he image. So now we're gonna do a really simple one light set up. We're gonna have Duree here, our basketball player, sit just right here. This is so we can get to know each other a little bit, and so I can show you how I would use one light in a couple different situations and really use it to change the mood of the photo. So this one big light is a pretty large octabank, and all I'm looking for right now is just fill for everywhere. I'm not really looking to shape it in any way, and as we go along, we'll move it a little bit and try to get a little bit more shadow on his face and reveal a little bit more of what I want to see in the photo. First, we're just gonna have Duree sit here, just right in the middle, just very casually. You can hold one or two of those balls, that's completely fine. I liked how we were doing it just before when you were just sitting there. So right now, we're just looking for more of a lifestyle-type shot to get things moving along, and I think with the mood of it, it's gonna be kind of going towards more dark 'cause we have sort of an overcast right now, and I think with his hooded sweatshirt, I think if he puts it up, I think it'll add a bit more to the dramatic effect to it. First, we're just gonna put this straight on him. We could lower it even. I'll do one with and without the light on, so I'll turn it off really fast, do a shot. A little bit more to your right there, Duree. There we go. (camera shutter clicks) Great, that was one without it. It's a little dark, so we're gonna add a pop of light now. Turn on our light again and put it down to here. We're currently at, for my shutter speed, I'm at 200th of a second, ISO 100, in 5.6. It's kind of just everything's in focus that's within him and a few feet behind because we really want to emphasize this cool metal cage-like structure that's holding up the basketball hoops. Let's see here. So we're gonna add that pop of light, (camera shutter clicks) and there we go. Now we got a little bit better exposure. I would even say we could bring it up a little bit more. The power is at 6.5. It's a 800-watt strobe, and we're bringing it up to seven. It's just a little bit, a half a stop higher than what we had before. We can also change my aperture a little bit or bring up my ISO, but I kinda wanna keep the ambient at the same level, so I'm not gonna change my shutter or my ISO right now. (camera shutter clicks) Kay, great. So now I have a nice looking photo where everything's just pretty lit, he's got a good skin tone, he doesn't really have any shadows around him because I'm blending in the ambient light with my strobe here. But we're gonna crank things up, and then we're gonna also move this around and give him a little bit more shape 'cause I like a lot of times where the light is not so direct and you're getting a more cinematic tone to the photo. 'Cause you're never gonna have light that just falls on you perfectly. Right now, I just want you to continue sitting there. You're being an awesome subject here. We're gonna move this light over to the left. Take a few sandbags. It's a little windy outside. When it's windy, you do wanna have sandbags 'cause they're very helpful, and these modifiers can get expensive. So we're gonna move it over here, guys, just at a three-quarter first, let's do a three-quarter. I'm gonna shoot from the exact same spot but right now, hopefully, with this big source, it's really gonna cover his left side still, but we're gonna get a little bit more shadow on this side. Yeah, you can leave your hood up and everything. Let's go ahead and drop one of the balls maybe. We're gonna keep most of this very similar so we can show a progression as we go, and then we'll sort of liven it up and give some different poses and movements to him a little bit later. So that's great. Alright, cool. So we still have the light pointed directly at him. Again, it's gonna be kind of a flat light coming at him. We're looking for, we're trying to shape the light a little differently and see how it falls off on his left side. (camera shutter clicks) There we go again. (camera shutter clicks) Perfect, one more. (camera shutter clicks) Look off to your right. Great. (camera shutter clicks) Kay, let me check that really fast. Great! Now, I'm gonna just step over a couple feet to my right, and now I'm gonna emphasize this angle a little bit more because I'm moving, and the light is already moved. Keep your face off that way. Great. Let's move the ball on the ground to the left side of your foot. Perfect. Right there is great. There you go. One, two, three, good. (camera shutter clicks) One second, let me check that out. Fantastic, so right now, the front of his face is very lit, but he's got a little bit of shadow on his left side, so it gives it a little bit more drama. I feel like I like to set a mood with each one of my pictures and find out what kind of story I wanna tell. If I want, say Duree here was a college player, and we were trying to tell a story about his life, and we wanna tell a little bit more than just a basketball player. But we obviously wanna incorporate that as much as possible. These are just ways you can emphasize that through lighting and through the surroundings and the environment. I'll go through a couple of 'em real fast. Very simple right now. So, we'll start with the unlit one, so it's unlit right here, we're just looking at, again, just a basic lighting with no light. Then we used a little pop, it gets a little color, but there's really no shadow. There's just a really light haze 'cause we're using a really big octabank. This one is right where we moved it off. You can't really see the differences until you zoom in on his face. You see the shadow gets a little deeper on his right but, because it's such a big source, it's still gonna fill that right side a little bit for now. But then we're gonna move over to the right-hand side and now is where we're gonna start seeing it a lot more. So you're still seeing his face lit up, and we're getting, you're still getting his face but we're getting that shadow on the side. If he was wearing, say, a red or a different color shirt, it might be a little more pronounced, but I think right now is good where we wanna be at. So now we're gonna move it even just a little bit more over and really make it very dramatic here. In terms of just keeping it all at the same level right now, we haven't moved one thing in terms of the lighting power, the exposure, the ISO, the shutter, anything at all. He's stayed in the exact same spot. And mostly, we're just playing around with light and seeing what looks best on him, as well. We're gonna shoot right from the middle where I was before. Great, and... (camera shutter clicks) Do one looking right here. Fantastic. (camera shutter clicks) Do one more, hold on... I'm gonna get a little lower so I keep (mumbles)... (camera shutter clicks) (camera shutter clicks) (camera shutter clicks) Good. Alright. So now I'm gonna move over to that right side again, and we're gonna try to emphasize, again, the shadow that's over on his left side. So keep your face right there. We wanna still get a good amount of light to show his face. We don't want him to be in complete darkness because we actually want to see him. He's the star of our show right now, and-- (laughs) He's being very modest. So we wanna be able to see him. Right now, usually, I would keep his face either straight or just slightly off towards me or looking towards the light so I can keep a majority of that light on his face. We'll try a couple of those. I'm gonna come at that angle over here. Let's see. Turn your face slightly straight, there you go. You could still kind of gaze over at me, great. Rest your left arm just a little bit on your leg. Yep, there you go. There you go. One, two, and three. (camera shutter clicks) Great, let's do one more here. One, two, and three. (camera shutter clicks) Let's check that out. Nice! It's very dark. You have a nice big shadow now. Both his eyes are filled with light. We do have a shadow coming down right around here. It gives it a really nice look. I think what we're gonna do is do a few more. We're gonna have him look at the light, and we're gonna have him look out straight. Let's do that first, great. And right now, because I'm at such an angle, I'm seeing-- When I was over in the middle, I see a nice symmetrical look, and I wanted him in the middle because I like to utilize the environment as much as possible when I'm trying to take a picture in order to make it have a different element to it that's interesting, besides just our star here. So I'm coming over here now, and I don't really like how his head comes in with the line behind, so I'm gonna move him a little bit to the right, just so we can get him a little bit more in this square. It'll feel a little bit better for the photo. Yeah, thank you guys, perfect. (camera shutter clicks) Kay. Two, three, great. (camera shutter clicks) One more. (camera shutter clicks) Great, now look over towards me more. (camera shutter clicks) Great. Now look at me completely. We're gonna do one just completely this way even though his face will be mostly in shadow. Let's see, that... Fantastic. So the right side of his face is very well lit, and his left side is almost in shadow. Right now, we're going to change it from our settings, which are, again, 200th of a second, 5.6, and 100 ISO. We're going to crank up and use high-speed sync so we can dim down this overcast look out here and try to get a more moody feel to it. So same positions and everything. I'm gonna bring up my shutter speed to 800th of a second, and we're going to move this up from-- From a seven to a nine. A seven to a nine. Yep, so we're gonna do seven to a nine. So we're going from a seven to a nine. Keep your face right there, do the exact same shot. (camera shutter clicks) Check this out really fast. We're a little dark still on him, so what we're gonna do now is lose the front baffle. I like to, a lot of times, use hard light when I'm shooting athletes, especially, and most of the time it's to emphasize muscles. It really shapes out arms, and it really helps give them more of a 3D-type look, so I'll end up using a lot of times hard and soft lighting together. And this is a similar version of that. And it also gives it a little bit more power. It's not much, but it gives it a little bit more. When you're using something like this without the baffle, it's gonna be a harder outline, but really out here it's not gonna matter because we really don't have something to shoot it against. If we were standing against a wall, you'd see a hard circle around it, but like this it's not gonna be that big of a deal. So we're gonna shoot it without that and see how it looks. Can you lower it just a little bit? Again, the lighting's still pretty straight on, and in a minute we're gonna raise it up and give it a lot more angle to it, as well. Can you turn it all the way up, or is that what it's at right now? (assistant answers in the background) Okay, so we're at a 10 on the lights. (camera shutter clicks) Take that shot. Oh yeah, that looks a little bit nicer. (camera shutter clicks) This is great. Look out straight once. Fantastic. (camera shutter clicks) Now look off towards the light one time. (camera shutter clicks) So three different versions here. Fantastic, okay! So right now, we have a really-- Our sky's getting a little deeper. It's very overcast, so it's gonna be just a gray tone to it, but if you had some really nice clouds it'll really build up a texture back there and really look gritty in the sky. Hopefully we can get it even darker. We're getting a nice shadow that's falling off the left side of Duree, and it's giving it, again, that cinematic look, like we're telling a story now with it. We're gonna change the direction of the light now. We haven't changed it really besides just moving the angle and moving my angle to create this. We're down to a little bit more dramatic sky like I wanted to, but we're gonna try to change it up by angling it a little bit more overhead and giving a little bit more shadow underneath his face and really sculpting it out. Let's go ahead, what do you have on underneath this, your sweatshirt? Just a shirt. You mind taking your sweatshirt off? Cool, great. So let's come over. We'll do one right here, we'll angle it down. I'm gonna stay in that same corner position away from it, and I'm just gonna come down here again. (camera shutter clicks) Great. So right now, in this case with athletes, I like to add shine to it, especially someone with a darker skin tone, it looks really great, again, with muscles and everything and sculpting it out. When you're taking off the diffusion, you get harder light on your subject, and it is gonna sculpt out muscles, and it is gonna make 'em look more dynamic and more 3D. Right now, we're gonna be using one of those, and maybe later on we're gonna be adding another one to really, really emphasize those. I'm gonna shoot that same shot. Can you pull the light back a little bit this way and just a little bit, yeah. One step over to your right, too. Thank you. A lot of times what I'm watching-- You've gotta watch shadows a little bit more when you're shooting with a harder surface as well because you're gonna throw a lot harder shadow. With a softer light, it's not gonna be so bad and you won't notice it as much. It'll kinda just fall off, but with this, you're gonna be able to see a lot more shadow on it so you really wanna pay attention to that shadow around the nose especially. Right now, I'm gonna take another test shot and make sure that it's not falling into a weird spot and really obstructing his face and making it look kinda off. So here we go, we're gonna try this shot again with the light over more so we can minimize that shadow. (camera shutter clicks) Great. Look out straight now. (camera shutter clicks) Fantastic. Can we bring the ball a little bit closer to your foot right there? Thanks. (camera shutter clicks) Perfect. Let's do one more. (camera shutter clicks) Okay, so now we have, I think, a nice shot. I like the blue shirt now. I think it brings him out just a little bit more and it mimics a little bit of that blue behind him but without blending in too much. I think I want to darken it even more. This light, because it's a giant octabox, it's not gonna really-- it takes a lot of power to fill it all up, so we're gonna switch it out with an umbrella, and the umbrella will intensify it a little bit more. But again, with intensifying it, you're gonna get harder shadows, which both help us, but we gotta watch out for that extra shadow on those faces when you're directing the light like that.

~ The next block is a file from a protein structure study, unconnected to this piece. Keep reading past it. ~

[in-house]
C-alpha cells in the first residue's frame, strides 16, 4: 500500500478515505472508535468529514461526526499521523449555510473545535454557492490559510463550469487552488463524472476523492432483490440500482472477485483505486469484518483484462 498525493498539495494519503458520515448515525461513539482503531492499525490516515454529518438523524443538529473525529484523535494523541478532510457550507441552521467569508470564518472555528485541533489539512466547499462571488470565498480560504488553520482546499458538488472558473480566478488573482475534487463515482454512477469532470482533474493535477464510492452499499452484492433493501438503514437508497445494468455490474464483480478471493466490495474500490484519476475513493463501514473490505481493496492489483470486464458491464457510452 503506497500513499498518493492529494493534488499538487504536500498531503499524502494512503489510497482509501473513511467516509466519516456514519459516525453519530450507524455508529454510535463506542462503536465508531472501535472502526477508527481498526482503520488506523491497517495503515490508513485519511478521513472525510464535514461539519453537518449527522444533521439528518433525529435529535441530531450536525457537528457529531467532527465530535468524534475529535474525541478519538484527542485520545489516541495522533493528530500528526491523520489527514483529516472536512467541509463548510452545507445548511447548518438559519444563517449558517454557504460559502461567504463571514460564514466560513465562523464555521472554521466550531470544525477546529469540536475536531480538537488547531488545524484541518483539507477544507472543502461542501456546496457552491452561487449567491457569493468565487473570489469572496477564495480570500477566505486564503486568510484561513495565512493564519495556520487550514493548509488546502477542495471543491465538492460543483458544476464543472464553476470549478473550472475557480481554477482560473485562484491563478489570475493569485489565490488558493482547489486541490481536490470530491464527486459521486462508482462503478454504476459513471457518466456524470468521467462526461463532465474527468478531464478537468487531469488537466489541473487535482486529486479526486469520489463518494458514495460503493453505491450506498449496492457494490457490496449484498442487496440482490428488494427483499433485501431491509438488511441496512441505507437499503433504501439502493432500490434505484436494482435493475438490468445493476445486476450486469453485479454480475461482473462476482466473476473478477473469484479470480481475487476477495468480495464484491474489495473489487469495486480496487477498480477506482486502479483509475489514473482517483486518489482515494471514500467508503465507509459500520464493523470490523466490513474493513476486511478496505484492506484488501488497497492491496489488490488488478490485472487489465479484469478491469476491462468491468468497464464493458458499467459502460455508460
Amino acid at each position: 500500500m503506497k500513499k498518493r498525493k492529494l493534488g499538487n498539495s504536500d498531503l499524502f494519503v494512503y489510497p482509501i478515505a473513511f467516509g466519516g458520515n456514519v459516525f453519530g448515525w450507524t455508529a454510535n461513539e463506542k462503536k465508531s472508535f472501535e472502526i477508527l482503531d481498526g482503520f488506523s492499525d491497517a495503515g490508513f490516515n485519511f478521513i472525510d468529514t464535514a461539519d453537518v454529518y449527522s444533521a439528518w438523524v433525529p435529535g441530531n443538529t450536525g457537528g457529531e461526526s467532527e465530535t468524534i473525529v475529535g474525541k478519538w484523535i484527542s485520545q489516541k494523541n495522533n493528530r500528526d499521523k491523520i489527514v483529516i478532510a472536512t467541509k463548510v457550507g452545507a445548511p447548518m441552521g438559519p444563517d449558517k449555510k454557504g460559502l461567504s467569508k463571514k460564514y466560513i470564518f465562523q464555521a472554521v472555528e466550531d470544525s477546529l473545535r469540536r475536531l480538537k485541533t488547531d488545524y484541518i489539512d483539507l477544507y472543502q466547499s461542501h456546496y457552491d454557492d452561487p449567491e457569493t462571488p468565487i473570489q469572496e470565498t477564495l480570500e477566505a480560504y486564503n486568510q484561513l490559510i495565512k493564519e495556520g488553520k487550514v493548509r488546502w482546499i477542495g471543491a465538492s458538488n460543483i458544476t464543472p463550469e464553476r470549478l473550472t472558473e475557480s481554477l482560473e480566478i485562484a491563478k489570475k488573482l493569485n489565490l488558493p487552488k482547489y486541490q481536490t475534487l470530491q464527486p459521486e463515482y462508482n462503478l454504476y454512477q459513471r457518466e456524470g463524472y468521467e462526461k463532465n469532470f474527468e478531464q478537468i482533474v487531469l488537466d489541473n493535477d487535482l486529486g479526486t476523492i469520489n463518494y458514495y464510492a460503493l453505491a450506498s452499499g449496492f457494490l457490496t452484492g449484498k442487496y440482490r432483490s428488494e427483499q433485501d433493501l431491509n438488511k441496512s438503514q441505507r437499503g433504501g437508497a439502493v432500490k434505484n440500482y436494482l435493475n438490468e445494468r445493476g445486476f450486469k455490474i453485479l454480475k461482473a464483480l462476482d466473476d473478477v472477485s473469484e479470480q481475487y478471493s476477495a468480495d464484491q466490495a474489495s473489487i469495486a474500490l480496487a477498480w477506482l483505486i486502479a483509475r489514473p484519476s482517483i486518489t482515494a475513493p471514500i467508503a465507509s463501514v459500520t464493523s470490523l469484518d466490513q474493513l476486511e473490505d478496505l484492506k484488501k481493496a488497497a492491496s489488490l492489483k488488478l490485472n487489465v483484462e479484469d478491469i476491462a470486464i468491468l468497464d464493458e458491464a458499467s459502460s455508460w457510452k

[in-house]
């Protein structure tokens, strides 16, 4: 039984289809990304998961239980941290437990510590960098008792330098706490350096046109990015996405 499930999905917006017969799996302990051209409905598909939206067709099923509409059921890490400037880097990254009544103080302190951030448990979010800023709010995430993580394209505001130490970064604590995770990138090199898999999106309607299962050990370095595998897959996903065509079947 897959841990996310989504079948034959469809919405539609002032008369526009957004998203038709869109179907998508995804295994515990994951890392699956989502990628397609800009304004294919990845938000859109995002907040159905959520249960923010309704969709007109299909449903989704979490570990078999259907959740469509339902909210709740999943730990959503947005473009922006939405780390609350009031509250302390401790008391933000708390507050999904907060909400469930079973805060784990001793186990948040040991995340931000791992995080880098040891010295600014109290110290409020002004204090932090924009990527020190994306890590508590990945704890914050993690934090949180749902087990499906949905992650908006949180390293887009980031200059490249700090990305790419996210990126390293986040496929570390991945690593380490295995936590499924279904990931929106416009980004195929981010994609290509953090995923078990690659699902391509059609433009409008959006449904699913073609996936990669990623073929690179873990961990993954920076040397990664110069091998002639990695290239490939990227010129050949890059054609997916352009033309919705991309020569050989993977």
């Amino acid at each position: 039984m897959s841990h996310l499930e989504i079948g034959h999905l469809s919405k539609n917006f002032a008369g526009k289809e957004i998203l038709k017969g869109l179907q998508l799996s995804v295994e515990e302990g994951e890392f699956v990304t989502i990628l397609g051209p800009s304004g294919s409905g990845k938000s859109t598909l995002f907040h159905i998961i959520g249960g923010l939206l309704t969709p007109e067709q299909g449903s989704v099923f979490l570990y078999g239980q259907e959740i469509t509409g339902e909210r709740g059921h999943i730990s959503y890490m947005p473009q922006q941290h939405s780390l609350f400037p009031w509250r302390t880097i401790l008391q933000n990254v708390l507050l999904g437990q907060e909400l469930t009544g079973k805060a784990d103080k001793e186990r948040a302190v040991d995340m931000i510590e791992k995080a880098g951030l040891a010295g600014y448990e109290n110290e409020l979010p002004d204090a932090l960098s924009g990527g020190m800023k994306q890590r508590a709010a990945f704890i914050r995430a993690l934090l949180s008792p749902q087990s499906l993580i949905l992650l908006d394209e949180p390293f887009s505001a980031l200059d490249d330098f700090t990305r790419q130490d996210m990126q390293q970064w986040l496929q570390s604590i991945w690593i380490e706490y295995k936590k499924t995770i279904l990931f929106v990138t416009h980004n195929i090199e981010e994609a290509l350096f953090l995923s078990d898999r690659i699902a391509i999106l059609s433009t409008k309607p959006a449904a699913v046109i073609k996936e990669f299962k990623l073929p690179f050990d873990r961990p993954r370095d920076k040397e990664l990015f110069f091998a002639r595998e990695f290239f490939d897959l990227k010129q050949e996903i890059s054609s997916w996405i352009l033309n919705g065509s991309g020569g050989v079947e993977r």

Class Description